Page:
Signs point to offensive line for Vikings at 18, or do they?

All signs point to the Minnesota Vikings taking an offensive lineman in the NFL Draft Thursday night. Or do they?

It’s the beauty of the first night in one of the biggest weekends in football. After months of speculating, leaked information on draft visits and mock drafting, it all becomes real. Rick Spielman and other NFL general managers will start to get a sense of where their pick might be headed once the action actually starts in Nashville Thursday night.

Until then, it’s pure speculation on where prospects have visited and which team favors which player. So will Spielman fill a need with the No. 18 pick, or take the best available player? What if it’s both?

“You kind of go in with the mindset let’s just go get the best players in this draft and it will sort itself out. You always kind of go into a draft really truly honing in on let’s just get the best guys that we possibly can, get them in here and hopefully fill needs at the same time,” Spielman said.

We know one thing after his pre-draft news conference on Tuesday: It’s unlikely the Vikings will take a defensive back. He’s been told by his wife to stay at TCO Performance Center Thursday night if that somehow happens.

A lot can happen when Arizona goes on the clock with the No. 1 pick. When the Vikings are on the clock at No. 18, the first thought should be offensive line. But that depends on who’s been taken with the first 17 picks, and who’s left. The Vikings had one of the worst rushing offenses in the NFL last season, and they struggled to get a push up front.

Kirk Cousins was also sacked 40 times, the second-most in his career. But it doesn’t necessarily mean they go offensive line at No. 18. They needed linemen last year early, and opted for cornerback Mike Hughes with the No. 30 pick. They waited until the second round, getting offensive tackle Brian O’Neill.

Two years ago, they got Dalvin Cook in the second round to boost the run game. They then moved up in the third round to get Pat Elflein. The Vikings also picked Danny Isidora in the fifth round.

The last time the Vikings used a first-round pick on an offensive lineman was Matt Kalil in 2012, Spielman’s first season as general manager. Spielman is now in his eighth year as general manager and 14th as front office leader.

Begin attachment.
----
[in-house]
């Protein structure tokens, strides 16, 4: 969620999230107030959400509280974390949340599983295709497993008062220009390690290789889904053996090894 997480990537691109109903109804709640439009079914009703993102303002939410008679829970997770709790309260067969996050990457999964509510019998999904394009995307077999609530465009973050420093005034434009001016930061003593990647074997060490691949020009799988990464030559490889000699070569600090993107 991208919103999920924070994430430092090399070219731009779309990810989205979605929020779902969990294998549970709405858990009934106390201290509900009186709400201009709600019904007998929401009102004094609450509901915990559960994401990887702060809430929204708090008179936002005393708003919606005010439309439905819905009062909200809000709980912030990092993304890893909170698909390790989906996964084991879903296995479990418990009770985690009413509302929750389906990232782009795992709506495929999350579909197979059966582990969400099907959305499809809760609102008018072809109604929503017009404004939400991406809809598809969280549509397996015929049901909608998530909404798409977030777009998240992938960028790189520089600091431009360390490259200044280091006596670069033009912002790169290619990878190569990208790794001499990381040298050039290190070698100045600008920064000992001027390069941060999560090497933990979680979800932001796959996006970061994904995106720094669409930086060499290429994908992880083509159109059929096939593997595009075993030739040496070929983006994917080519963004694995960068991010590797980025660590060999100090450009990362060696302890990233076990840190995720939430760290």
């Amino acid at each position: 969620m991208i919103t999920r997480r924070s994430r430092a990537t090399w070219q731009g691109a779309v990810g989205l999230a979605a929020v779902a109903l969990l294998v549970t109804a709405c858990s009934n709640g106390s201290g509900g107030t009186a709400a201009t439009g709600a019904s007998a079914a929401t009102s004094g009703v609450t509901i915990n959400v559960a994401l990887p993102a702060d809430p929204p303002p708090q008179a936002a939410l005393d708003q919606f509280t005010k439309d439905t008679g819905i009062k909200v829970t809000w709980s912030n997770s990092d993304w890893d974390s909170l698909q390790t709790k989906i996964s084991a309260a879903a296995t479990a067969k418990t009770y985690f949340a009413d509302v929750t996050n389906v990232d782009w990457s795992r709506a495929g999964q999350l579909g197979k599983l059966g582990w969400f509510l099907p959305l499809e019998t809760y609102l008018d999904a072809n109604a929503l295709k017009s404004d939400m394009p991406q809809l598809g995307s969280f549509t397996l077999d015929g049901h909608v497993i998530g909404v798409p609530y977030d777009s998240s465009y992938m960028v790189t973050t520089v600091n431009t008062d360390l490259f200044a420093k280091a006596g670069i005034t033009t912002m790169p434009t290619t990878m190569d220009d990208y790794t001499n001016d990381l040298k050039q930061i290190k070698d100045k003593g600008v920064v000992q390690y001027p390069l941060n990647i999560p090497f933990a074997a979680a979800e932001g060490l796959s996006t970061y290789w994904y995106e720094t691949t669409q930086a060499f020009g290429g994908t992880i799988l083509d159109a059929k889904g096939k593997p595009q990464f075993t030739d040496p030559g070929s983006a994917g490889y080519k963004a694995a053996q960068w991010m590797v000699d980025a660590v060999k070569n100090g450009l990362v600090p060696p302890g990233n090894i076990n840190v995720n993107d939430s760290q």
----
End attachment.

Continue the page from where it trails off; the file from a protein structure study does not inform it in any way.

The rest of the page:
Here are the other offensive line choices in those eight years: Jeff Baca and Travis Bond (2013), David Yankey (2014), T.J. Clemmings, Tyrus Thompson and Austin Shepherd (2015), Willie Beavers (2016) and Colby Gossett (2018). Of that group and not including blocking tight ends and fullbacks, only Isidora is still on the active roster.

The Vikings did add Josh Kline, Aviante Collins, Rashod Hill, Brett Jones and Riley Reiff in that time, and David Morgan is a key tight end in run blocking.

Spielman knows anything is possible with three picks between Thursday and Friday night, and eight total over three days. It’s a big draft for him in his eighth year as general manager, after having his contract extended through the 2020 season along with coach Mike Zimmer.

“I know on Thursday, those two picks on Friday as of today, you should be able to land some players who can come in and make an impact on your roster,” Spielman said.

Spielman knows as well as anyone there’s plenty of smokescreen material that comes into play with the draft. He says he doesn’t follow it much, or at least doesn’t try to.

But does he deliver any himself that could influence other teams? Even have players in for pre-draft visits that they know aren’t in their future?

“I don’t know if other teams do that or not. I won’t share if we do that or not. There’s a lot of games that go on this time of year, try to be very efficient at what we do,” Spielman said.” You take it with a grain of salt what’s being said and what other GMs are saying.”

So read into it what you will, but the Vikings reportedly had as many as 18 offensive linemen in for pre-draft visits. Or did they?

The reality is only Spielman and the Vikings’ front office knows who the targets are Thursday night. They’re subject to change, but the board is ready. It’s about making adjustments as the night transpires, and always having the phone ready.

“What we’re doing is just honing in on what we believe, what our draft board is, how we have that draft board developed and how we’re going to attack this draft,” Spielman said.